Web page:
There are two military-related exemptions from the Chapter 7 means test. They are narrow but if you qualify that can be a major advantage.
The Benefit of Avoiding the Means Test
We introduced the “means test” two blog posts ago. This test determines whether you qualify for a Chapter 7 “straight bankruptcy” or instead must do a Chapter 13 “adjustment of debts” case. It’s based on your income, or if your income is not low enough your expenses play a part as well.
Although most people who want to file under Chapter 7 could pass the means test, not everybody could. For them being able to skip the means test can be a very big deal. A Chapter 13 case requires you to pay your debts to the extent your budget allows for a period of 3 to 5 years. In great contrast, a Chapter 7 case usually “discharges” (legally writes off) most debts without you paying anything. And the cases usually only last about 4 months.
So if Chapter 7 is what you need, you can see why skipping the means test could be very important.
Completely Avoiding the “Means Test”
The two exemptions from the “means test” related to military service are:
1) the disabled veteran exemption, and
2) the active duty/homeland defense exemptions.
The law clearly states that under these exemptions you can completely avoid the means test. It says that “the [bankruptcy] court may not dismiss or convert [into Chapter 13] a case based on any form of means testing” if either of these exemptions apply. (See Section 707(b)(2)(D) of the Bankruptcy Code.)
1) The Disabled Veteran Exemption
You can avoid the “means test” under this exemption by meeting two conditions:
First, you are “disabled veteran.” This means that either
a) you are entitled to veteran disability compensation by being least 30% disabled; or
b) you have been discharged from service, or released from active duty, because of “a disability incurred or aggravated in line of duty” (as defined in 38 U.S.C. Section 3741(1)).
Second, your “indebtedness occurred primarily during a period” in which you were either:
a) on “active duty,” meaning “full time duty in the active military service of the United States” (10 U.S.C. Section 101(d)(2)); or
b) “performing a homeland defense activity.” (See definition in 32 U.S.C. Section 901(1).)
On a practical level this second condition seems to be a challenging one.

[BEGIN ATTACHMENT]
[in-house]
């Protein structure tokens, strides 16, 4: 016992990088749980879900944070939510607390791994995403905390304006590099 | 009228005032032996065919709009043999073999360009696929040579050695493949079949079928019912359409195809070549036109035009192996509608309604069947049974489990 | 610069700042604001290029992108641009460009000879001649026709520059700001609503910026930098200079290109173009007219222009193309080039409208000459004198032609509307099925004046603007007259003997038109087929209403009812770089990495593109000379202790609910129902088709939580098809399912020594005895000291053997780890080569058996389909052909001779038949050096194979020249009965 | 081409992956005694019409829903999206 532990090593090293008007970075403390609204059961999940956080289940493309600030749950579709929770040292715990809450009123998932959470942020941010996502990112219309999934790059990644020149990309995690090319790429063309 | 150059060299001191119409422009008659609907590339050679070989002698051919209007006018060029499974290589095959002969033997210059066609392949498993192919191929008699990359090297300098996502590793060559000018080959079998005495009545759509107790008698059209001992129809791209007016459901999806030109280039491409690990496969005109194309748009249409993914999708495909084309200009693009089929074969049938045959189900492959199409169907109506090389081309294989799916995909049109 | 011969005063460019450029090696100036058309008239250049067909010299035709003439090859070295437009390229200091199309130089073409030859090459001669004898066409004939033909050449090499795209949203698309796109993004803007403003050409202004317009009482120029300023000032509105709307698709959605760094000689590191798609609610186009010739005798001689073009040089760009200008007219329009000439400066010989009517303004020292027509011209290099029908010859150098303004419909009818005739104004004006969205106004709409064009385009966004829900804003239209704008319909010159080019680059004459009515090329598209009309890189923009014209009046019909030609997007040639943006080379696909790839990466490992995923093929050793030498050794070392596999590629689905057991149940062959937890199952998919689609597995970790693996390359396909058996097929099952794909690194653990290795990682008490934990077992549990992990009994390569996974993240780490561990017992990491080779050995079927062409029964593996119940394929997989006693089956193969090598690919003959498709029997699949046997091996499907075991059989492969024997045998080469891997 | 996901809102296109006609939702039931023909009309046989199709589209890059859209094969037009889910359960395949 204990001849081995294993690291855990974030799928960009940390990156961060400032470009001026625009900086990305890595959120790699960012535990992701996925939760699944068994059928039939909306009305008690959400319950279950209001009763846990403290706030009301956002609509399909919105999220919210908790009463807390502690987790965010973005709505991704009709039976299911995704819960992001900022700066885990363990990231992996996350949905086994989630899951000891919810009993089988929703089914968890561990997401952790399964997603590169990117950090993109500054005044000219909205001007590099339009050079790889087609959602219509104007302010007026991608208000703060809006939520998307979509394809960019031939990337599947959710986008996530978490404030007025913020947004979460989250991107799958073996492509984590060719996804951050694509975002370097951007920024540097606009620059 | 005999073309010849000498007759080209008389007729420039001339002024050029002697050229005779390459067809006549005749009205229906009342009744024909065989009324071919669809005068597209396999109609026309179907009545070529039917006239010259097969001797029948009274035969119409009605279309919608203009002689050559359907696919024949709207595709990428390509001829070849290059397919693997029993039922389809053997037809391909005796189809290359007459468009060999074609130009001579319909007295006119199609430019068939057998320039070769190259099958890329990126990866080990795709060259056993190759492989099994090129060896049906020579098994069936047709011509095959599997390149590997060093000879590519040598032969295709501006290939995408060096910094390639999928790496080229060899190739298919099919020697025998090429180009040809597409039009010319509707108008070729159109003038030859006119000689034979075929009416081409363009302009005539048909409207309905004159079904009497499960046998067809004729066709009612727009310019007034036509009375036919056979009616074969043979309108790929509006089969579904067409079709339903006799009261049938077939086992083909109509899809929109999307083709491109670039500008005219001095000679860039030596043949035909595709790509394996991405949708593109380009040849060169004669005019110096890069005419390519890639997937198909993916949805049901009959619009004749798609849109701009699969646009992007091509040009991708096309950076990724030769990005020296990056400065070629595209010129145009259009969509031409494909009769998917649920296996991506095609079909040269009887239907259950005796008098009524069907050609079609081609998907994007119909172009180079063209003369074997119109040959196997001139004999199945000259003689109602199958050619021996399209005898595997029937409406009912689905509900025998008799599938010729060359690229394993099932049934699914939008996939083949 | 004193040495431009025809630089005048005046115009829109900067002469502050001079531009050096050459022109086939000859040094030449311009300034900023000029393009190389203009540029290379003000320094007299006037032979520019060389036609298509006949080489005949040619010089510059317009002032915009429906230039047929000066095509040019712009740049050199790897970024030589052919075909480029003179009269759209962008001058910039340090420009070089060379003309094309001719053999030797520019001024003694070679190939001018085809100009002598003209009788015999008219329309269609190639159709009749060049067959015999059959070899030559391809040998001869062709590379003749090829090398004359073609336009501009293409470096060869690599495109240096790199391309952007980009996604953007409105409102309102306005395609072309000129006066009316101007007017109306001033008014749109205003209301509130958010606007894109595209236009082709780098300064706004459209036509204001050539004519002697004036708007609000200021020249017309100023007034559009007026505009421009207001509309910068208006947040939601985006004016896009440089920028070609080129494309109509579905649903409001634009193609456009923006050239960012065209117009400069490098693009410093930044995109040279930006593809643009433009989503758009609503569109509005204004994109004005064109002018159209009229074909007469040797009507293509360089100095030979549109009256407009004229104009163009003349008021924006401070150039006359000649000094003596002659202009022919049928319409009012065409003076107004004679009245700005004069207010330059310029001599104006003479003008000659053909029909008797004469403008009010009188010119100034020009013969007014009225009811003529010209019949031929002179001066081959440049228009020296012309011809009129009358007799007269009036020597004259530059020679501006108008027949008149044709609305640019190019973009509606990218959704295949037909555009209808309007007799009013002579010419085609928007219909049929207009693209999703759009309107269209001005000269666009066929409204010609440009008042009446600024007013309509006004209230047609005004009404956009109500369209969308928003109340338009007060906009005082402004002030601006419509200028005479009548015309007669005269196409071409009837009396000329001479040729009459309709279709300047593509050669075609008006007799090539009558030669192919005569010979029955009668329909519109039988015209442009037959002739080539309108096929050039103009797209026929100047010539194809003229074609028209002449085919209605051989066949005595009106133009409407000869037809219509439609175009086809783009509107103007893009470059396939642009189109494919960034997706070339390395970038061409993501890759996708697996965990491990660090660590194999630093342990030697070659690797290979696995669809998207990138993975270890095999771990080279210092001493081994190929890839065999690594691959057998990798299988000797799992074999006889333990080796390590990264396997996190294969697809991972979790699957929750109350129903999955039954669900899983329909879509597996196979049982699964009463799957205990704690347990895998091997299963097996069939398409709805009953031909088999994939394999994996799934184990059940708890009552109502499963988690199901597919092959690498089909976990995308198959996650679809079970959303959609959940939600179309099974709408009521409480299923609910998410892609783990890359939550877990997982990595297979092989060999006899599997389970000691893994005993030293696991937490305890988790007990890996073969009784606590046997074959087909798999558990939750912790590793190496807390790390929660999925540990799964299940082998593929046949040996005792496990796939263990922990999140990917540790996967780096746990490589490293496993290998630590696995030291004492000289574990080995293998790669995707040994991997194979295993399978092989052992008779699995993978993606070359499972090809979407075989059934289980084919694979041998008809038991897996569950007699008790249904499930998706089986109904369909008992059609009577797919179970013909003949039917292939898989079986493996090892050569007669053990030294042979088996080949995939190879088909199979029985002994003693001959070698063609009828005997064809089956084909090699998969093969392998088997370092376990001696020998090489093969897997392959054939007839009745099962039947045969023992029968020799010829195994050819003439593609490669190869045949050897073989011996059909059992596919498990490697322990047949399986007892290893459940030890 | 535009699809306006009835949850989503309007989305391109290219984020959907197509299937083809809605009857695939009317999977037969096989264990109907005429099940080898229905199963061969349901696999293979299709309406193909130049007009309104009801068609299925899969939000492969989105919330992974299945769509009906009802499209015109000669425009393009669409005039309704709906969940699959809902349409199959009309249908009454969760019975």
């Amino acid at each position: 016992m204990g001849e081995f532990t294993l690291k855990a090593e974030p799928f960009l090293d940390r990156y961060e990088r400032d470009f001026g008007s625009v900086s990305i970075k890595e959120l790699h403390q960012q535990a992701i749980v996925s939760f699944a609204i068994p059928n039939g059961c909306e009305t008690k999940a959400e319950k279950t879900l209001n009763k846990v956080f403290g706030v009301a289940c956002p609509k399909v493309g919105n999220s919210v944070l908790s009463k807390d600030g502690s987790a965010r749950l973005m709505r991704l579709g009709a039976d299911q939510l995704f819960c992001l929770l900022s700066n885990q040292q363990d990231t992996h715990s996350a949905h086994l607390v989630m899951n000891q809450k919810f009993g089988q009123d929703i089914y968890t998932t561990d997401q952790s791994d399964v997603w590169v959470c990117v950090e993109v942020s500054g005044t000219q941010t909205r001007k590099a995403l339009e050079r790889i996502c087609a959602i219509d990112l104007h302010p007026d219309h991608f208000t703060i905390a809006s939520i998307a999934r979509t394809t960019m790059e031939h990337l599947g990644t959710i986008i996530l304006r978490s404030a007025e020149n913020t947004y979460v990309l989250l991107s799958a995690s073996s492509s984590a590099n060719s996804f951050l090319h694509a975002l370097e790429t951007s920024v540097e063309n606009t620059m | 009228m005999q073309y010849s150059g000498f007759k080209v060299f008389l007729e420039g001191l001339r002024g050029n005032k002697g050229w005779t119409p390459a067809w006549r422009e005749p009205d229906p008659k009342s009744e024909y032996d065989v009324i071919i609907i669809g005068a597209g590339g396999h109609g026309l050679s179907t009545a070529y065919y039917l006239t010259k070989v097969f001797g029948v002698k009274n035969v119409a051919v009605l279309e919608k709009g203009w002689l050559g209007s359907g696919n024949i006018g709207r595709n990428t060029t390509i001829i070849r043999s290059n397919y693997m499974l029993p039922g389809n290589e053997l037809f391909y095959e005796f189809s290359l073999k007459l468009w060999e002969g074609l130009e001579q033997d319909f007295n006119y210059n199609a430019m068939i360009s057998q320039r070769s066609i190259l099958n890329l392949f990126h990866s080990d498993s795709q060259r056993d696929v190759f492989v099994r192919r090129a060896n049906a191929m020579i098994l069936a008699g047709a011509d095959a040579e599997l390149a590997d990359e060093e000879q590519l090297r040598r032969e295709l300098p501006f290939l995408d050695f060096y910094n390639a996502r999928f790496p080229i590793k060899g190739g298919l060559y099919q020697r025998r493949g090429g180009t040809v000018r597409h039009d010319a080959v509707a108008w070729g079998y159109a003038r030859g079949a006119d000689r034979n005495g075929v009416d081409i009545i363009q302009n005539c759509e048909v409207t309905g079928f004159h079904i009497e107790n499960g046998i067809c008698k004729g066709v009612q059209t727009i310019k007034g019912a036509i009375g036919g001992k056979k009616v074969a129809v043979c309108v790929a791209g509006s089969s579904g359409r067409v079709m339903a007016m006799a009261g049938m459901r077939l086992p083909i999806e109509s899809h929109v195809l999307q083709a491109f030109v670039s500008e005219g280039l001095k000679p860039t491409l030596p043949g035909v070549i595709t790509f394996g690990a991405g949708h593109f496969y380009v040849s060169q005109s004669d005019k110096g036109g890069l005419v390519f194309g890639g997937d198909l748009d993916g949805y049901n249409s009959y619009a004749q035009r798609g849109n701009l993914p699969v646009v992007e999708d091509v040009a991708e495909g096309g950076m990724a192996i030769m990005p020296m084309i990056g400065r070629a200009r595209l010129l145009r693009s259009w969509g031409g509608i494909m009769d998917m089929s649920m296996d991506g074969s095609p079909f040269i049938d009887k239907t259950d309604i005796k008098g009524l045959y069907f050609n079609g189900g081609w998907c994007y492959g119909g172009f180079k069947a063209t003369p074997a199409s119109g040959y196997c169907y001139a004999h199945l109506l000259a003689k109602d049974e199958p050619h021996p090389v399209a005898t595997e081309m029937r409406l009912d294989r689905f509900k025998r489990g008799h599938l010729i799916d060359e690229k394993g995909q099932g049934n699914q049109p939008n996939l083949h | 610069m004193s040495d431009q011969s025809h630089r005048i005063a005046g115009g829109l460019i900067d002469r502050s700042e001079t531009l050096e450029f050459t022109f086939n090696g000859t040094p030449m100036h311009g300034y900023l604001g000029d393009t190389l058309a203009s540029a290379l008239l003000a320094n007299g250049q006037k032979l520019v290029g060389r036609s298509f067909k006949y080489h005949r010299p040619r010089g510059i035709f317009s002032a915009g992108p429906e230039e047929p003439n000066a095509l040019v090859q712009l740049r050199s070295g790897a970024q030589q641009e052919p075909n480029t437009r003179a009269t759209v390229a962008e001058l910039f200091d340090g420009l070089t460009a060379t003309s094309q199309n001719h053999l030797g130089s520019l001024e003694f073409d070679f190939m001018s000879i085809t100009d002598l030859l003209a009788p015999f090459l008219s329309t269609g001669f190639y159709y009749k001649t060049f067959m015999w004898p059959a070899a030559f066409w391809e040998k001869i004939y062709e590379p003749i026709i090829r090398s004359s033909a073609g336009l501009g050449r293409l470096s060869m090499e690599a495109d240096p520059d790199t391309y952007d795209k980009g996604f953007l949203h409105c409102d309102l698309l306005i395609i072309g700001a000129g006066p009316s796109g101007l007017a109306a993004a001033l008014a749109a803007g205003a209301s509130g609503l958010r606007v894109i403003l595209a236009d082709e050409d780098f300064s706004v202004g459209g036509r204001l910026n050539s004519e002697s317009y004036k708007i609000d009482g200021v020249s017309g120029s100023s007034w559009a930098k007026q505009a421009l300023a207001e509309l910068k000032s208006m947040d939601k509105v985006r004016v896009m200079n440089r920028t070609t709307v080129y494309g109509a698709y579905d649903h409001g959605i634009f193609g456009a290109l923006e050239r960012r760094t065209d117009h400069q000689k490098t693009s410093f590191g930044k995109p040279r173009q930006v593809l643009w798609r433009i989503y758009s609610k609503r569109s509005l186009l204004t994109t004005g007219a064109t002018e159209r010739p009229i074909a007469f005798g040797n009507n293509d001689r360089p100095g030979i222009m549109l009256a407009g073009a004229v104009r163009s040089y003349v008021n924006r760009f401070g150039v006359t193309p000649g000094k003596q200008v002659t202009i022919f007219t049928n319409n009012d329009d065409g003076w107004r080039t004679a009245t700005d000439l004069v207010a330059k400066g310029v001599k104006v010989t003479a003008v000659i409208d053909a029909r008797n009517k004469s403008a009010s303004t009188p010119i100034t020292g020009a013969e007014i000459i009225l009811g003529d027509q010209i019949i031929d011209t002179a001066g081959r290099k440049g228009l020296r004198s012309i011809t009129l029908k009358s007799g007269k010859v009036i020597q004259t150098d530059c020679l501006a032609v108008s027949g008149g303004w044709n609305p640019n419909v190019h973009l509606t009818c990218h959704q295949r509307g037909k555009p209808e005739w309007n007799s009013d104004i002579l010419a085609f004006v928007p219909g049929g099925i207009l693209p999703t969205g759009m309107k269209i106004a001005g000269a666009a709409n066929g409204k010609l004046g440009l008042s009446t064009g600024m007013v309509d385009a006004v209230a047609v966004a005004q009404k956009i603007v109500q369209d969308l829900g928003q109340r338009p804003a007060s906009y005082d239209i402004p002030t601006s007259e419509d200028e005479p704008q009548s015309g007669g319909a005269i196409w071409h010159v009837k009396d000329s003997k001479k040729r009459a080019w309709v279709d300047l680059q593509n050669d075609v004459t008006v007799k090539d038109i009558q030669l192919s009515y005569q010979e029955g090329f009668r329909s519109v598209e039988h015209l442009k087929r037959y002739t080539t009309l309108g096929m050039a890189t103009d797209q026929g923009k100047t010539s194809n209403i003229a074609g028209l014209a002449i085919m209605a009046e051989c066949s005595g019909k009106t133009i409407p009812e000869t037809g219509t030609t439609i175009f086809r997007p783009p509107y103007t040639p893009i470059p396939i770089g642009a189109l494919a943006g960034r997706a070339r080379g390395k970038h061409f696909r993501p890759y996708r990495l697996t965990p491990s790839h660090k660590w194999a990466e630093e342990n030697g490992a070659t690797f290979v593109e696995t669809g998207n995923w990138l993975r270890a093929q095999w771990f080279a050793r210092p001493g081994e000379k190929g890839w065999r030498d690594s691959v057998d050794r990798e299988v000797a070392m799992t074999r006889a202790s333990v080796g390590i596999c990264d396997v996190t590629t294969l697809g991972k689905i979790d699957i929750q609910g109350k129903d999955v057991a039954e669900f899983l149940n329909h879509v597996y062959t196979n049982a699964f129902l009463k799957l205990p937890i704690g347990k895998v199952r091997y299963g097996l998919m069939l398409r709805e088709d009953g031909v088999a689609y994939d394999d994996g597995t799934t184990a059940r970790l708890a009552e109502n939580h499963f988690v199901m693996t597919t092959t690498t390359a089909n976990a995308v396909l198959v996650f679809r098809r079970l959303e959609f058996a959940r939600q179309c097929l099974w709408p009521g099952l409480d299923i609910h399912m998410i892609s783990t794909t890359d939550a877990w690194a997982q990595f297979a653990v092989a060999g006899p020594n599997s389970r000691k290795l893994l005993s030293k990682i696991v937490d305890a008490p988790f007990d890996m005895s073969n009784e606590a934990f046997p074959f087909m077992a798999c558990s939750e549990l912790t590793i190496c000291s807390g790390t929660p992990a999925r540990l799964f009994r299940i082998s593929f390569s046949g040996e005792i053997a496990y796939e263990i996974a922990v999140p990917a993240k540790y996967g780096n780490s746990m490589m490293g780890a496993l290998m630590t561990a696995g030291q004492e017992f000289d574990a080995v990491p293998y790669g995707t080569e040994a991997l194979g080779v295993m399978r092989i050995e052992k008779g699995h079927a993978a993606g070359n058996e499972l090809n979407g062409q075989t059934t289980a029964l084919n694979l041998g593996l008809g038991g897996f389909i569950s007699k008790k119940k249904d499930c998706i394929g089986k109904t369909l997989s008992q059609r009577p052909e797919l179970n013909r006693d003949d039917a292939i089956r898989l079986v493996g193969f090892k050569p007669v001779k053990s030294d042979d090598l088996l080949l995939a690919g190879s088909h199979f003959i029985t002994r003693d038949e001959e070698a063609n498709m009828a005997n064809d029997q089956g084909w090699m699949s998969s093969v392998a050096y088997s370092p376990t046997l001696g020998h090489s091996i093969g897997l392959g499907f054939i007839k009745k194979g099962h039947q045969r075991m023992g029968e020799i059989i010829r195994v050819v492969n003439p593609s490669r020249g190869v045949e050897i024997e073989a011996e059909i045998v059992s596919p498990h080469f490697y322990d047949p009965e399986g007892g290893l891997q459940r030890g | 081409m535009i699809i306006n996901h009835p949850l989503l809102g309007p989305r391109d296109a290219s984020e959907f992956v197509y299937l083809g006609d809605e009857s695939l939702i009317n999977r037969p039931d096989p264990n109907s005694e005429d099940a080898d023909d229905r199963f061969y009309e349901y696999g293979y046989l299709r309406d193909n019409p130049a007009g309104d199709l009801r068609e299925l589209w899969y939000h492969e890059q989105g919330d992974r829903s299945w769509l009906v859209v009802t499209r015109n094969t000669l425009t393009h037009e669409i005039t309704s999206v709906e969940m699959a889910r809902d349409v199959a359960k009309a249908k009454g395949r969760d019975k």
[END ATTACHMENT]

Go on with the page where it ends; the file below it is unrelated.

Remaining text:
Think about it. Let’s say you incurred most of your debts before you joined the military, then became disabled while on active duty. So if you then couldn’t pay your debts and needed to file bankruptcy, this exception wouldn’t apply. Your “indebtedness” would not have “occurred primarily” during your active duty but rather before it.
Or let’s say if you didn’t have much debt when you went on active duty. But then you became disabled while on active duty. If you then incurred most of your debt AFTER being released from active duty because of your disability, your “indebtedness” would not have “occurred primarily” during your active duty but rather after it.
In either of these situations you’d still have to pass the means test to go through a Chapter 7 bankruptcy. You don’t if your “indebtedness occurred primarily” while you were on active duty.
2) The Active Duty/Homeland Defense Exemption
This second exemption is much broader. Unlike the above, the timing of your debts in relation to the time of your service does not matter. But this exemption from the means test comes with a very quick deadline to qualify for it.
You are exempt from the means test if at any time after September 11, 2001 you were (or still are) a member of the Armed Forces or the National Guard who served either in active duty or for the homeland defense for a period of at least 90 days. See Section 707(b)(2)(D)(ii) of the Bankruptcy Code.
To use this exemption you must file your Chapter 7 bankruptcy case either:
- during your term of duty, or
- within 540 days (about a year and a half) after it ends.
The disabled veteran exemption requires your indebtedness to have “occurred primarily during” your period of service. With the active duty/homeland defense exemption, to use it you must file your Chapter 7 case during or within 540 days after completing your service. Ask your bankruptcy lawyer whether you can skip the means test by fitting within one of these two exemptions.
Again, even if you don’t think you qualify for either of these exemptions, remember that most people needing to file a Chapter 7 case can pass the “means test” and so don’t really need an exemption from it.